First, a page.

One Ohio Democrat just bolstered a popular theory that many people enter the politicking business to get rich.
According to the New York Post, Sen. Sherrod Brown (D-OH), who represents one of the states hardest hit by the opioid crisis, has taken in a staggering pile of campaign cash from several powerful pharmaceutical distributors that were once under fire for being at the heart of the opioid crisis.
According to Federal Election Commission (FEC) reports, Brown has taken in $237,125 in campaign contributions through corporate PACs and lobbyists since the early 2000s.
All the while, record numbers of Ohioans are arriving at death's door because of opioids.
— New York Post (@nypost) May 5, 2023
The companies named in the report, Cardinal Health, McKesson, and AmerisourceBergen, have all been complicit in America's opioid crisis.
The Post pointed out that the companies "failed for more than a decade to track suspicious orders or increases in opioid use among purchasers, despite likely criminal activity from some physicians in overprescribing the drugs."
The outlet added:
Since 2003, Brown has raked in $143,000 from the companies through his campaign and leadership PACs, according to Federal Election Commission filings — including $85,000 from Cardinal Health, $56,500 from AmerisourceBergen and $1,500 from McKesson.
Unsurprisingly, Brown's campaign fired back in an attempt to claim that nobody has taken more action on the opioid crisis than Brown.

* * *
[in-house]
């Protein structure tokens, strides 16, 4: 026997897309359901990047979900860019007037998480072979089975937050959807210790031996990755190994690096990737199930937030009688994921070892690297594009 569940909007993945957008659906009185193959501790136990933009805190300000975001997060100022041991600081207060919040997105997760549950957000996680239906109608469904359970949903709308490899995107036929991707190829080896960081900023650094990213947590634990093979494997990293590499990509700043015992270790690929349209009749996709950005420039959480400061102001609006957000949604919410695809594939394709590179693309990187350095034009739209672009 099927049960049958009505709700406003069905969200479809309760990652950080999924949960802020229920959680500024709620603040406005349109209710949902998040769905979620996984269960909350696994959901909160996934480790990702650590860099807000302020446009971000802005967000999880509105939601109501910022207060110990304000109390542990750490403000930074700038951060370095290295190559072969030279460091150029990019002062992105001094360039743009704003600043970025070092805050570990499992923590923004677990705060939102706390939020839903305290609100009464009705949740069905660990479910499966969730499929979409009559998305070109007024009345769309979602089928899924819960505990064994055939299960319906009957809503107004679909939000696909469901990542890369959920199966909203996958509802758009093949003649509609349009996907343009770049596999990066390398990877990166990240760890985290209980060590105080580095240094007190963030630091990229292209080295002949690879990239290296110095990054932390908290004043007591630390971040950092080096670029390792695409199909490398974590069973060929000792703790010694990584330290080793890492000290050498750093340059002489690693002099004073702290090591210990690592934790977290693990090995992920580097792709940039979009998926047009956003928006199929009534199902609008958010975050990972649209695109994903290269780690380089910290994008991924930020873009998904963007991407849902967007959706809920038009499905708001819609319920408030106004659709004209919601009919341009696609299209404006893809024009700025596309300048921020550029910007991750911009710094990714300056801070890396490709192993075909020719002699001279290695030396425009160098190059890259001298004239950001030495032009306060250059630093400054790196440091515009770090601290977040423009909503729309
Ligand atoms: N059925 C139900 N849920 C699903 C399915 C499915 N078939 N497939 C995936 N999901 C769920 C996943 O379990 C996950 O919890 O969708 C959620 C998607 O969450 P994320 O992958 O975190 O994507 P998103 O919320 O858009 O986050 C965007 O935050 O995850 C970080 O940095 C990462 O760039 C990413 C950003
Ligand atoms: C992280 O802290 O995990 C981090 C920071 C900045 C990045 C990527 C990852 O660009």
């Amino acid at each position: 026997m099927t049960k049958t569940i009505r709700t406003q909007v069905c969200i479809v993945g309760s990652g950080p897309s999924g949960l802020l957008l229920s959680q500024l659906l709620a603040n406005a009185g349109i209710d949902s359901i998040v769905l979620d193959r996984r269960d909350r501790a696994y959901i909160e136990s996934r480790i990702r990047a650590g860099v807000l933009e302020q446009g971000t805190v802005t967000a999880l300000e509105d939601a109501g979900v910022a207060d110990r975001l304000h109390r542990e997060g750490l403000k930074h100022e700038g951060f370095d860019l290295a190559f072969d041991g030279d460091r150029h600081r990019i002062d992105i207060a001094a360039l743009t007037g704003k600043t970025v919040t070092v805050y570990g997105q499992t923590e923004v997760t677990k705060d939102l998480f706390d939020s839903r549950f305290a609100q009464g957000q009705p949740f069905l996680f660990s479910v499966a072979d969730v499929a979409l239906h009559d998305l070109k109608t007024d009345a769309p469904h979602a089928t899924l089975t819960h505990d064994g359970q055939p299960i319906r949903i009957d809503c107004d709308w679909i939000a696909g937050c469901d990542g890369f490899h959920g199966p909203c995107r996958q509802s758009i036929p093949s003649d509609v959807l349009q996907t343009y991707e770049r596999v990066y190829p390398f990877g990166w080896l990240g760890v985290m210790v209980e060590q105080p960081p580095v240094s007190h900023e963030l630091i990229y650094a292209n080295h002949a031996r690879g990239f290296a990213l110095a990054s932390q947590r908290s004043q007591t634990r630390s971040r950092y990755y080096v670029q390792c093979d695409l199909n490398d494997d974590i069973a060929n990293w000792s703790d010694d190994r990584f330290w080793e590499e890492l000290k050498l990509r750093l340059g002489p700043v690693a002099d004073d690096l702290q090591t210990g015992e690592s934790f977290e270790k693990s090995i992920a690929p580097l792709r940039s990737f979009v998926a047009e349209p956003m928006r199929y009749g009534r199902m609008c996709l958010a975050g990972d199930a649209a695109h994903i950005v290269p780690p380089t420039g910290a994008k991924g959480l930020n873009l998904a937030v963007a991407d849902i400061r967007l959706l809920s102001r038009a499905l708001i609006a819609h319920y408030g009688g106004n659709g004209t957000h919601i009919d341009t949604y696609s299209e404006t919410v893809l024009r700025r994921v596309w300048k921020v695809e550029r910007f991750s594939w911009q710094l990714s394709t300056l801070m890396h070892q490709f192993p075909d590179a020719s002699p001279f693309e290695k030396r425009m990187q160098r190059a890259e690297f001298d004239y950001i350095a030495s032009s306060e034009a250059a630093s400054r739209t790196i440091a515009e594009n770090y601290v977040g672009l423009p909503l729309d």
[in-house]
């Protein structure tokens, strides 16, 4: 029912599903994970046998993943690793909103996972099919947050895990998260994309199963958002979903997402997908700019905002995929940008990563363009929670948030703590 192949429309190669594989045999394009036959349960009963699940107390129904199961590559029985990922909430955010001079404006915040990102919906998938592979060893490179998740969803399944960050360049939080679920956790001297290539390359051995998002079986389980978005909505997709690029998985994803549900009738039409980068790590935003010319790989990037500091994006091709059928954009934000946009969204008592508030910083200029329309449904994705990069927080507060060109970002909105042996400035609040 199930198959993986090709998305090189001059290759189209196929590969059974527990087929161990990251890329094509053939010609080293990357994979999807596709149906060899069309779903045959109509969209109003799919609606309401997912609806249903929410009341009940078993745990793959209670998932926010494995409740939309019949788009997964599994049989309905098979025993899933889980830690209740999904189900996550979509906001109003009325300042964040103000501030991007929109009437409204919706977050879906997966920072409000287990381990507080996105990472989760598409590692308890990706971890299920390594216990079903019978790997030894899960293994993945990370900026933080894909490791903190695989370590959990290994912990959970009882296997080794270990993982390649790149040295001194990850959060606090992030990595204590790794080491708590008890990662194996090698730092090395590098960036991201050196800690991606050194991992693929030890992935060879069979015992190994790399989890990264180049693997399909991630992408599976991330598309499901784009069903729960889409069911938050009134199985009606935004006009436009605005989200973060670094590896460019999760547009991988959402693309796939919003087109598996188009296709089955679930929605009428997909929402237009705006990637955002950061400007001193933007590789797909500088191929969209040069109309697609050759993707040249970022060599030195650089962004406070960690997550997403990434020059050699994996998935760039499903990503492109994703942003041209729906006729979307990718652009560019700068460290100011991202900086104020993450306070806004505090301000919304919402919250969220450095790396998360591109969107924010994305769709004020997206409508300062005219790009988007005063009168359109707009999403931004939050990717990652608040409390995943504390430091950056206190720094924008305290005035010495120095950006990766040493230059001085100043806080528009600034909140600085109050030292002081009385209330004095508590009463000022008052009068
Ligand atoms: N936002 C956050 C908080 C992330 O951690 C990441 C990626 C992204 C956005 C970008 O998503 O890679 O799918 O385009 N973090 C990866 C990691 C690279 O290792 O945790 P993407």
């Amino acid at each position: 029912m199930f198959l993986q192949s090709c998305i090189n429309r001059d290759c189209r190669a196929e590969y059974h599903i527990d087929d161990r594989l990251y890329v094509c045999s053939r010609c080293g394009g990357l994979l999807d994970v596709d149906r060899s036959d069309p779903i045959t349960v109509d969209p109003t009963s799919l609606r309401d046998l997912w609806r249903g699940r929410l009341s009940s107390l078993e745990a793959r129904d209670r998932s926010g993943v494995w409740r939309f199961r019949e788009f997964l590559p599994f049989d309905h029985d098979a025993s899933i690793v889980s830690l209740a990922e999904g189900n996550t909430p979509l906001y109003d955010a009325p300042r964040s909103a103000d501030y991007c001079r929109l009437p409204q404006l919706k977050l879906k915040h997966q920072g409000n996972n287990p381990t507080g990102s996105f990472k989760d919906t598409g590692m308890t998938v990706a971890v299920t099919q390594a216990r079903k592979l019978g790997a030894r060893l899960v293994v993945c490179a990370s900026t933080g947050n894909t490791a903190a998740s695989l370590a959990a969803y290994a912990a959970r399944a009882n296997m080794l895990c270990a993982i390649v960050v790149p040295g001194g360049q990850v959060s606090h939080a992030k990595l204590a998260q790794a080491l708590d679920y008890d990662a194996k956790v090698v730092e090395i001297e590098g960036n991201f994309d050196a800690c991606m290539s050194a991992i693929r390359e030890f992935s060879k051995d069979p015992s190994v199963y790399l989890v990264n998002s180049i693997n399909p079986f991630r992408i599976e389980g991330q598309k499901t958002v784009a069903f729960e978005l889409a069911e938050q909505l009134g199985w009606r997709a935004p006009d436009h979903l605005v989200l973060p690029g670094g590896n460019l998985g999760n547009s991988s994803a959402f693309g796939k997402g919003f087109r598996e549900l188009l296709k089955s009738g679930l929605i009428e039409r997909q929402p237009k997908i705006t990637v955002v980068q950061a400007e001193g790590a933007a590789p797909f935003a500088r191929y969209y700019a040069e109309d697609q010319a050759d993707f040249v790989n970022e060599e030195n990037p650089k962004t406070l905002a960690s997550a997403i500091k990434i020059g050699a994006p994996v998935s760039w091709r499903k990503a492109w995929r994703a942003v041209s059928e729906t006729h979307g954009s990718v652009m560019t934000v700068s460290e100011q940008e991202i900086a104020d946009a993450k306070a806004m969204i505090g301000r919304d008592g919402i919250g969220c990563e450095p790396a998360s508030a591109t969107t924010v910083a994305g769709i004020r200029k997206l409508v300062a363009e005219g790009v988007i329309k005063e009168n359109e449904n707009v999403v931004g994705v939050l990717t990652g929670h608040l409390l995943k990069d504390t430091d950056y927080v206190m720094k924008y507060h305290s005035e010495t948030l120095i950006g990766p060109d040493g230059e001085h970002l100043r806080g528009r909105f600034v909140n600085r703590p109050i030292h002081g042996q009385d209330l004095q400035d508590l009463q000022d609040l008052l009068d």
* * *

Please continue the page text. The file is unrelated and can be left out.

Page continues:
"No one has done more to fight the opioid crisis in Ohio than Sherrod Brown — holding drug companies accountable and getting Ohioans the care and treatment they need," said campaign manager Rachel Petri.
The Daily Wire pointed out alarming statistics regarding how hard the opioid crisis has hit the state.
Ohio had an estimated 5,068 deaths from drug overdoses in 2021, the fifth-highest in the nation, according to the CDC’s National Vital Statistics System. The CDC reported 107,622 deaths from drug overdoses in 2021, the highest number on record, as The Daily Wire reported last year. The New York Times reported at the time that synthetic opioids accounted for 71,000 deaths.
Perhaps Ohio voters will take this news to heart when they go to vote next year.
Brown is currently planning to run for reelection in 2024, though he faces mounting political landscape challenges, given that the state has increasingly turned toward red in recent elections.
Only time will tell if Brown even makes it through the primaries, as his opponents will undoubtedly use this story as a justifiable political attack.